This defines the zero-sum or adversarial relationship between these two models.

There may be many ways to implement this using the Keras API, but perhaps the simplest approach is to create a new model that subsumes or encapsulates the generator and discriminator models.

Specifically, a new GAN model can be defined that stacks the generator and discriminator such that the generator receives as input random points in the latent space, generates samples that are fed into the discriminator model directly, classified, and the output of this larger model can be used to update the model weights of the generator.

To be clear, we are not talking about a new third model, just a logical third model that uses the already-defined layers and weights from the standalone generator and discriminator models.

Only the discriminator is concerned with distinguishing between real and fake examples; therefore, the discriminator model can be trained in a standalone manner on examples of each.

The generator model is only concerned with the discriminator’s performance on fake examples. Therefore, we will mark all of the layers in the discriminator as not trainable when it is part of the GAN model so that they can not be updated and overtrained on fake examples.

When training the generator via this subsumed GAN model, there is one more important change. We want the discriminator to think that the samples output by the generator are real, not fake. Therefore, when the generator is trained as part of the GAN model, we will mark the generated samples as real (class 1).

We can imagine that the discriminator will then classify the generated samples as not real (class 0) or a low probability of being real (0.3 or 0.5). The backpropagation process used to update the model weights will see this as a large error and will update the model weights (i.e. only the weights in the generator) to correct for this error, in turn making the generator better at generating plausible fake samples.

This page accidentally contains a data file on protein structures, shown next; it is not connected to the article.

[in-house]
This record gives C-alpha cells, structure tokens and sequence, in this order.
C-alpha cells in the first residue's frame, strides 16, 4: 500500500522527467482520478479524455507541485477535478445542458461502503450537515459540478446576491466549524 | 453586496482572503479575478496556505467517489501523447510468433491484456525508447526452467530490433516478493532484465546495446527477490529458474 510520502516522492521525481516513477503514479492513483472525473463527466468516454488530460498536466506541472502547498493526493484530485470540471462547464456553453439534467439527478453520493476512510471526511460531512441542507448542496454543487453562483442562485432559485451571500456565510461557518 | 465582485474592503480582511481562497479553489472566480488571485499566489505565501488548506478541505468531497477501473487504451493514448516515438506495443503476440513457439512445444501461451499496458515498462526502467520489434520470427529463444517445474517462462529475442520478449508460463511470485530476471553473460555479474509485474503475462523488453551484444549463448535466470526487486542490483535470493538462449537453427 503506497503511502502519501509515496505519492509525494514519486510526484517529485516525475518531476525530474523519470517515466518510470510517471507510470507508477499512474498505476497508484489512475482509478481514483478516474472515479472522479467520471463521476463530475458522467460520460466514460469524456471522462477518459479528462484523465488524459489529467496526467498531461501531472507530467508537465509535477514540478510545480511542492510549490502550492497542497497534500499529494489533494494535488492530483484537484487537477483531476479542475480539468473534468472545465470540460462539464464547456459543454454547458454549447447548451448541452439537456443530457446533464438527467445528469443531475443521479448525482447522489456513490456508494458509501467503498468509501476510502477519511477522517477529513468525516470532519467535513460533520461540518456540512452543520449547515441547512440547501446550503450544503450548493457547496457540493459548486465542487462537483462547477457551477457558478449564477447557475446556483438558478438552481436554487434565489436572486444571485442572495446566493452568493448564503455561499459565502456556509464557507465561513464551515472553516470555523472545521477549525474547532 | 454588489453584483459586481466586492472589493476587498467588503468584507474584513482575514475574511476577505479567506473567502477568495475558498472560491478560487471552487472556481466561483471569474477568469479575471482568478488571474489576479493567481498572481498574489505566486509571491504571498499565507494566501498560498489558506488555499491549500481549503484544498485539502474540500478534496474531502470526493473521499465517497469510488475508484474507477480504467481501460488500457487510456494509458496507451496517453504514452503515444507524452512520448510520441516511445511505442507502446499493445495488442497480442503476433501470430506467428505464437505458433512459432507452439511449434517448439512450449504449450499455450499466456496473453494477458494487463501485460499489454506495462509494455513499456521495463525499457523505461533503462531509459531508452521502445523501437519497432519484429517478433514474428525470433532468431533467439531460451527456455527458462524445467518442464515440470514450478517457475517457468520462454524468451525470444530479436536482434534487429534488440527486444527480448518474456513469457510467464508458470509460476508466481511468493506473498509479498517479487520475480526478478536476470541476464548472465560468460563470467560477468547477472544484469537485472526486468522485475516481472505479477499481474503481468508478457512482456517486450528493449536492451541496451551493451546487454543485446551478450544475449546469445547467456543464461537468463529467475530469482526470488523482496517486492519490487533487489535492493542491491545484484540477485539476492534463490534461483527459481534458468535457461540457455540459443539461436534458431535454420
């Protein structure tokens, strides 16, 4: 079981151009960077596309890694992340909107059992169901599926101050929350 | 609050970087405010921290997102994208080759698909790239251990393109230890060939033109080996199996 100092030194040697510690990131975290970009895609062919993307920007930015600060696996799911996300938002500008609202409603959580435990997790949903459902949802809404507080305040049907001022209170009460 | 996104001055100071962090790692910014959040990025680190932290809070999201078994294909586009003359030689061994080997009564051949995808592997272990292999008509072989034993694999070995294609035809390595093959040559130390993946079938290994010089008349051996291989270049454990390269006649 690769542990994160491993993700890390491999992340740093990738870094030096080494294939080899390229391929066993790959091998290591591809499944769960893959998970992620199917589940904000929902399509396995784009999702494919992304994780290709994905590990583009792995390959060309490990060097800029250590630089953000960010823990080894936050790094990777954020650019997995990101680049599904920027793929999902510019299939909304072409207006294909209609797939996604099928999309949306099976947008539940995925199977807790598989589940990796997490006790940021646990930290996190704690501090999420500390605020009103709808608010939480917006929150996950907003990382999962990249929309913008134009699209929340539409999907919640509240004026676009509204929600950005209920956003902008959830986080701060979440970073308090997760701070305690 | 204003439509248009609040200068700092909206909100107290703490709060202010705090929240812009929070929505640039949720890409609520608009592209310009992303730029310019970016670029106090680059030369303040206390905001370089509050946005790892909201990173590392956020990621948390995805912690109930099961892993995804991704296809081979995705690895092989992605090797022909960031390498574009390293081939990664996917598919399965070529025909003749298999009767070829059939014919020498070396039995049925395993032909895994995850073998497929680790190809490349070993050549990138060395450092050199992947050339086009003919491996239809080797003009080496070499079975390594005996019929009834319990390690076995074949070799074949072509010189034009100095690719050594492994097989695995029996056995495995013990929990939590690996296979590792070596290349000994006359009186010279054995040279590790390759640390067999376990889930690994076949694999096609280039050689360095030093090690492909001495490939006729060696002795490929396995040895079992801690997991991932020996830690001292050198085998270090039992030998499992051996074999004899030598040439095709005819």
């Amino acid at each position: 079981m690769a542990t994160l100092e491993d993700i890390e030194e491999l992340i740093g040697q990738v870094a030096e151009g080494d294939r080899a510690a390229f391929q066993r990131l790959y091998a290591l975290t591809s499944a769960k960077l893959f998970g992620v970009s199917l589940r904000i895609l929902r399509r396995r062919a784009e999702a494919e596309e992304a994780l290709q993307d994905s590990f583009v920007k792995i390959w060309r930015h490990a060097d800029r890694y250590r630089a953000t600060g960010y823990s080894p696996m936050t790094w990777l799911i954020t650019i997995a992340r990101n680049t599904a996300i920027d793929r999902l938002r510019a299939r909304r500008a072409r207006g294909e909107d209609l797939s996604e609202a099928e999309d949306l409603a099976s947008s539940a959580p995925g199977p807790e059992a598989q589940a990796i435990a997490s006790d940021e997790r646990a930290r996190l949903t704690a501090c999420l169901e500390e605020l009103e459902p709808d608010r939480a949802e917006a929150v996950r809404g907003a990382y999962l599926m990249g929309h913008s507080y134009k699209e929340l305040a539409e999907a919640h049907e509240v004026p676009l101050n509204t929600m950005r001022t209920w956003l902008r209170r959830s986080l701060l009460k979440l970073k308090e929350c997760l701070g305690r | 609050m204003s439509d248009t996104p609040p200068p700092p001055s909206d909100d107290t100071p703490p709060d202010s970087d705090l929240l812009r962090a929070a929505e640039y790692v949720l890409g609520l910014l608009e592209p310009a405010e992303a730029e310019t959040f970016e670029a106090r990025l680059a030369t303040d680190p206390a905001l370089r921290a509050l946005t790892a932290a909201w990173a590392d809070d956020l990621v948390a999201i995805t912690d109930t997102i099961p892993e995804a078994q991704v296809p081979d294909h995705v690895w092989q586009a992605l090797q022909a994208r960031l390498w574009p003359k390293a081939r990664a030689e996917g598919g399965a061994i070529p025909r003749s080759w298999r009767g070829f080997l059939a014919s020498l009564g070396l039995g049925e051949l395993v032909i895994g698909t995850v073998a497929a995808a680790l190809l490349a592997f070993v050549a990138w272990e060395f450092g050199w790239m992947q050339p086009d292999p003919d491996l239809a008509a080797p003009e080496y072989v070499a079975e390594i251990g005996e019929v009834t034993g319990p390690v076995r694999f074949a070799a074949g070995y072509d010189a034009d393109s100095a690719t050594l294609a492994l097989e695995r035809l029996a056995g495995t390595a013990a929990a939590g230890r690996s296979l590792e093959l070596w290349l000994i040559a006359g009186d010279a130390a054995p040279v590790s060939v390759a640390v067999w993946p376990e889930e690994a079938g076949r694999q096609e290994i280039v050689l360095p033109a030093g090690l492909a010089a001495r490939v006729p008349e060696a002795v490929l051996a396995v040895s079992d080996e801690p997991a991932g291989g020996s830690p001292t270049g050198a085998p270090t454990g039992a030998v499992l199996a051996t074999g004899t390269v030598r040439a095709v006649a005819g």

Let’s make this concrete.

**Inputs**: Point in latent space, e.g. a five-element vector of Gaussian random numbers.**Outputs**: Binary classification, likelihood the sample is real (or fake).

The *define_gan()* function below takes as arguments the already-defined generator and discriminator models and creates the new logical third model subsuming these two models. The weights in the discriminator are marked as not trainable, which only affects the weights as seen by the GAN model and not the standalone discriminator model.

The GAN model then uses the same binary cross entropy loss function as the discriminator and the efficient Adam version of stochastic gradient descent.

# define the combined generator and discriminator model, for updating the generator def define_gan(generator, discriminator): # make weights in the discriminator not trainable discriminator.trainable = False # connect them model = Sequential() # add generator model.add(generator) # add the discriminator model.add(discriminator) # compile model model.compile(loss='binary_crossentropy', optimizer='adam') return model

Making the discriminator not trainable is a clever trick in the Keras API.

The *trainable* property impacts the model when it is compiled. The discriminator model was compiled with trainable layers, therefore the model weights in those layers will be updated when the standalone model is updated via calls to *train_on_batch()*.

The discriminator model was marked as not trainable, added to the GAN model, and compiled. In this model, the model weights of the discriminator model are not trainable and cannot be changed when the GAN model is updated via calls to *train_on_batch()*.

This behavior is described in the Keras API documentation here:

The complete example of creating the discriminator, generator, and composite model is listed below.